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The Warm, Dry Whiff Of Daily Savings


A Junkk PPProR!* - The Solarventi Dehumidification System

It was the smell that was most striking...

...there wasn't one any more.

As I descended lower into the dank, dark, gloomy depths of our cellar, I realised that about all that held true to the earlier part of this sentence anymore was 'depths', as it is well below ground level and, thanks to a brook running about 30' away, the water table too. And as the room hasn't been tanked (basically a big, expensive plastic bag lining) there are two sump pumps (one backup) to keep things dry, as in not underwater. And to keep everything from getting damp and mouldy, there has been a dehumidifier, running pretty 24/7, 365/365, since we got here from Singapore.

And I'm kicking myself. Because it is still. Still there, but no longer required. And the reason is our new (now, not so much) solar-powered dehumidification system from Solarventi.

It really is a very simple system, though operating in a manner that I found unexpected. On an outer (South Facing) wall is the solar collector, which serves to generate the energy for the fan, and to dry out the air it blows. Yes, that's right, blows. I had imagined it would suck the damp air out, but in fact it blows dry air in, displacing the damp up and out.

So you do need two holes. One to get the dry air from the system in to the area to be dehumidified, and somewhere for the damp air to escape. For us the latter was sorted, namely being the stairs and exit to the ground floor.

The inlet was, frankly, more of an issue. There is a finite distance the inlet pipe can travel and still be effective, so you need to locate the unit as near as you can to the room in question, whilst still being in the sun's rays. And for us that meant about 2' down and 2' through solid Herefordshire Georgian foundations. I'll spare you details, along with any pictures of two builders' cracks that would put the Grand Canyon & Marinas Trench to shame.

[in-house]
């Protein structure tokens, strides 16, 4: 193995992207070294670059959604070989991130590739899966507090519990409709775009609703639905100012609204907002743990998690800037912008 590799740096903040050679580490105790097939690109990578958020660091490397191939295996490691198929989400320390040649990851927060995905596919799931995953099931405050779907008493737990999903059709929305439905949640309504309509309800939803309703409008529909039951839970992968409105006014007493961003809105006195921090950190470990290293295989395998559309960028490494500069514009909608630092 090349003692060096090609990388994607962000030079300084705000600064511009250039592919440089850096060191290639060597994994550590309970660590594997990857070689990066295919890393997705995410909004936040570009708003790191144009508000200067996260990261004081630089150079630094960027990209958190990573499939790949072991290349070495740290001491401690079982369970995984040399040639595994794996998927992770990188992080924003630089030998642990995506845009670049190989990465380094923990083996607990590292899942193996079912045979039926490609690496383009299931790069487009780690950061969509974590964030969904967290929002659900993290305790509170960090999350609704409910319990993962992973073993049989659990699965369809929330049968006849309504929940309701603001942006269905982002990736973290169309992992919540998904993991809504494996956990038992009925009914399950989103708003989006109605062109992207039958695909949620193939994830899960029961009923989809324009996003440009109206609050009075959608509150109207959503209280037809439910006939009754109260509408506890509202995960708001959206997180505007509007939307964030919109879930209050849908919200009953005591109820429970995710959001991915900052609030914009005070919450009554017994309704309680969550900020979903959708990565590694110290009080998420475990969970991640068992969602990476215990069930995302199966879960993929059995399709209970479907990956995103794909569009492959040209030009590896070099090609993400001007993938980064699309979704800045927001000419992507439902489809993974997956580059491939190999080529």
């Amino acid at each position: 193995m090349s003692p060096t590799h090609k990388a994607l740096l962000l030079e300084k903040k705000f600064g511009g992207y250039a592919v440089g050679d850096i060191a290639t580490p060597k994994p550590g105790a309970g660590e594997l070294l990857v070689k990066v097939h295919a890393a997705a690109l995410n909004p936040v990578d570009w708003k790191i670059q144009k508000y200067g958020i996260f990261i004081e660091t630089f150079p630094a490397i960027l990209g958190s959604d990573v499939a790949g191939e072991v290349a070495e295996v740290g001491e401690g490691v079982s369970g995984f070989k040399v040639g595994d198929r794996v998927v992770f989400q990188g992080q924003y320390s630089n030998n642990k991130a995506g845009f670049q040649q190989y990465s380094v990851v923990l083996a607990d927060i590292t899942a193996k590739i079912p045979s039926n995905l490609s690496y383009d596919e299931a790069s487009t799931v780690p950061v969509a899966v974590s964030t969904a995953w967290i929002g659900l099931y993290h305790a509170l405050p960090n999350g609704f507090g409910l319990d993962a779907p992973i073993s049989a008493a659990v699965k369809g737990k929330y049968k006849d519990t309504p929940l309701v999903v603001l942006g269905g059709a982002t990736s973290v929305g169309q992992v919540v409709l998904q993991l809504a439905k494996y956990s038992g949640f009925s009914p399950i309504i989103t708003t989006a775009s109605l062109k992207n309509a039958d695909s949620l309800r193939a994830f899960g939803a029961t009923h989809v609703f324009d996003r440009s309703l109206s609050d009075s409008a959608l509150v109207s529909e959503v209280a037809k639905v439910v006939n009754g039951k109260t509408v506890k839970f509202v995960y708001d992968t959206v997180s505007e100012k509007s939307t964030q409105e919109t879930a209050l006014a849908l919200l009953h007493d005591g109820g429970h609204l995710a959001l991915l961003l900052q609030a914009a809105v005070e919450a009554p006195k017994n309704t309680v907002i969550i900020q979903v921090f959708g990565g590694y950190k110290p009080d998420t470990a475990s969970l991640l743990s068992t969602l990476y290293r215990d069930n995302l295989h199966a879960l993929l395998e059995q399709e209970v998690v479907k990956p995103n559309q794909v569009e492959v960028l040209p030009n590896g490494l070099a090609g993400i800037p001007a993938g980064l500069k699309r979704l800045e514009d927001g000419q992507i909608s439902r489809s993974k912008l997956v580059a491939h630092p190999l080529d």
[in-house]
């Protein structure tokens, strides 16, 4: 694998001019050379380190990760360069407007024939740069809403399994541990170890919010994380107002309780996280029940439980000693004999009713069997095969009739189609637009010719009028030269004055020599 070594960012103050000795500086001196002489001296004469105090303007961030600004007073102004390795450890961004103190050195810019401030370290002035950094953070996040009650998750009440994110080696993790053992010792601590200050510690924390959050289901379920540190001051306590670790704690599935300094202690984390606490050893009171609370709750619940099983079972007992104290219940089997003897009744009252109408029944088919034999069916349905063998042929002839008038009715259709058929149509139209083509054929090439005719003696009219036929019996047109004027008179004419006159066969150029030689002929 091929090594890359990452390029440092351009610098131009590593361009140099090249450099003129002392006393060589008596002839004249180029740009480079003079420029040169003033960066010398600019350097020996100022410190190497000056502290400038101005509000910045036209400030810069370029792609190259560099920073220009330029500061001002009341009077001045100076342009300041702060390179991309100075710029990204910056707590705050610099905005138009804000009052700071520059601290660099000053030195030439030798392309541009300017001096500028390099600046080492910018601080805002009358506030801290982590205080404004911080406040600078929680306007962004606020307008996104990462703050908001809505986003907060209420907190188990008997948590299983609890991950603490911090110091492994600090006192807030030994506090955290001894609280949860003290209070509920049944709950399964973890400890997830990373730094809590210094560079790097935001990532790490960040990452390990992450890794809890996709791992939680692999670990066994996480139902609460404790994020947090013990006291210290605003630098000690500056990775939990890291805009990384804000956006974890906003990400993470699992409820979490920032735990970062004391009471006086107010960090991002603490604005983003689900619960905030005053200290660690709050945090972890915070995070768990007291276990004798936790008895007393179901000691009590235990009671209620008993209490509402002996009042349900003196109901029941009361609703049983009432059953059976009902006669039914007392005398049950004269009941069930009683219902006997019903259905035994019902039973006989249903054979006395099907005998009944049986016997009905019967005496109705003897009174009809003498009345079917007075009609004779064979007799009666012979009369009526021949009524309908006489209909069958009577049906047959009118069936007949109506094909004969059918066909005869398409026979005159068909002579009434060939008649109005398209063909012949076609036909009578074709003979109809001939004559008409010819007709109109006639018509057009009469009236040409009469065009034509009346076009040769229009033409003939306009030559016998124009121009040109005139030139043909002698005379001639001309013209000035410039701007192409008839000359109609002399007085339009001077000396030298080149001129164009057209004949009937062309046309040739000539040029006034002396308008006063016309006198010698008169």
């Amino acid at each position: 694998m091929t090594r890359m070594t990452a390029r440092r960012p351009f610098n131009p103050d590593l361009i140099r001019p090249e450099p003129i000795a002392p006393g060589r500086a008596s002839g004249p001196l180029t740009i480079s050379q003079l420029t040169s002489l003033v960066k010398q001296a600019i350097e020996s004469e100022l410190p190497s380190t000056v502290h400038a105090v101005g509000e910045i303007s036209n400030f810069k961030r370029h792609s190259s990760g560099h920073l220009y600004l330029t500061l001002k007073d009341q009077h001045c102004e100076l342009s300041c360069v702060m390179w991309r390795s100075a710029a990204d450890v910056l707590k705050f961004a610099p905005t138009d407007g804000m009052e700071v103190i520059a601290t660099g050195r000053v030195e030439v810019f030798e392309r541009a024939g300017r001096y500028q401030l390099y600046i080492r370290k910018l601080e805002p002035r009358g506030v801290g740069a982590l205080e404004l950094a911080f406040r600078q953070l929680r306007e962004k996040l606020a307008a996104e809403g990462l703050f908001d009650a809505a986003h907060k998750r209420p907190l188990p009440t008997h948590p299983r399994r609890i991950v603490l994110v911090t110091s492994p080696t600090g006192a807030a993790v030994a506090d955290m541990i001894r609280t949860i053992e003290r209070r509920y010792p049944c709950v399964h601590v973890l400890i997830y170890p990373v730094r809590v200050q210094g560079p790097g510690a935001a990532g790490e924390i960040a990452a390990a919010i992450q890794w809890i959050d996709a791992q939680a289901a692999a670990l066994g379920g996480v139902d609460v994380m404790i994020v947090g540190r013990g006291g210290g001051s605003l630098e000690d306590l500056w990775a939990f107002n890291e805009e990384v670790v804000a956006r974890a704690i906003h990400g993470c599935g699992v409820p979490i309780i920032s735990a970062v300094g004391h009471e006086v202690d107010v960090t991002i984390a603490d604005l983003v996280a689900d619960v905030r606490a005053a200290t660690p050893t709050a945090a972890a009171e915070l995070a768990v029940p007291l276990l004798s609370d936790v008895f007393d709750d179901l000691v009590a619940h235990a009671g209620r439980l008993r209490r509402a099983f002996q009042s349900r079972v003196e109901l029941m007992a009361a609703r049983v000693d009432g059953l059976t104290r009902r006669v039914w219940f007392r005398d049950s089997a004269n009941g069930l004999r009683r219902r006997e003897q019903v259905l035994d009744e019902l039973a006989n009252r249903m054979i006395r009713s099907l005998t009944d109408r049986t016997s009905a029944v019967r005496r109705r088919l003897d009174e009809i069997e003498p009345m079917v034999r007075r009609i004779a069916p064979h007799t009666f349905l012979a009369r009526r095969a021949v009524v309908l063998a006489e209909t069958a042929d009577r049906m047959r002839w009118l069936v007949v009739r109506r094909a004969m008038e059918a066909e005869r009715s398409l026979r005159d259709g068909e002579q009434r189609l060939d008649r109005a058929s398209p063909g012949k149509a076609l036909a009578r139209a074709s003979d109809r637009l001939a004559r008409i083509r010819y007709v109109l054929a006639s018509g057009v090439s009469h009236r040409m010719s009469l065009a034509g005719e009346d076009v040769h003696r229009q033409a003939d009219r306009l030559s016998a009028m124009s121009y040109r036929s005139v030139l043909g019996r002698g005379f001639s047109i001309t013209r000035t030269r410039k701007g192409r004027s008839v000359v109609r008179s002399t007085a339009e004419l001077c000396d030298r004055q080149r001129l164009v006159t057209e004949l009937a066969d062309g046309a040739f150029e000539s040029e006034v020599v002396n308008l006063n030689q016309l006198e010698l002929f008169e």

Suffice to say I am very grateful to Dave of Solarventi to come with the unit to be interviewed, assist with the installation, and share his considerable knowledge on matters enviro and solar with me, which he does to this day, for articles and blogs.

Thumbs Up!

At risk of repetition (but it's often worth it for effect) Junkk.com likes unique (because we think we are!). So there may be others around, and if there are we'll be happy to check them out too, but this was the one we found out about and helped us out with great customer service, so that's the one in the wall.

It's also very simple, useful... and just plain does the job.

With luck it will provide many years of service without needing much, if anything, by way of maintenance, and every minute it blows, that's a few precious watts we're not being charged for or sucking out of a carbon-churning (or nuclear waste stockpiling) power station.

There's a ton more numbers that need to be crunched and shared on ROI (return on investment - Dave kindly has provided some Excel spreadsheets that I will post once I've figured out how), but I just wanted to get something up now.

The thing does exactly what it says on the box, and so far the results are clear, if as yet unscientific.

And once I have figured out how to work the power meter I have yet to review, I will try and put things in terms that jingle in the pocket a bit more, along with the period it will take to pay for itself.

Thumbs Down?

So far, hard to fault.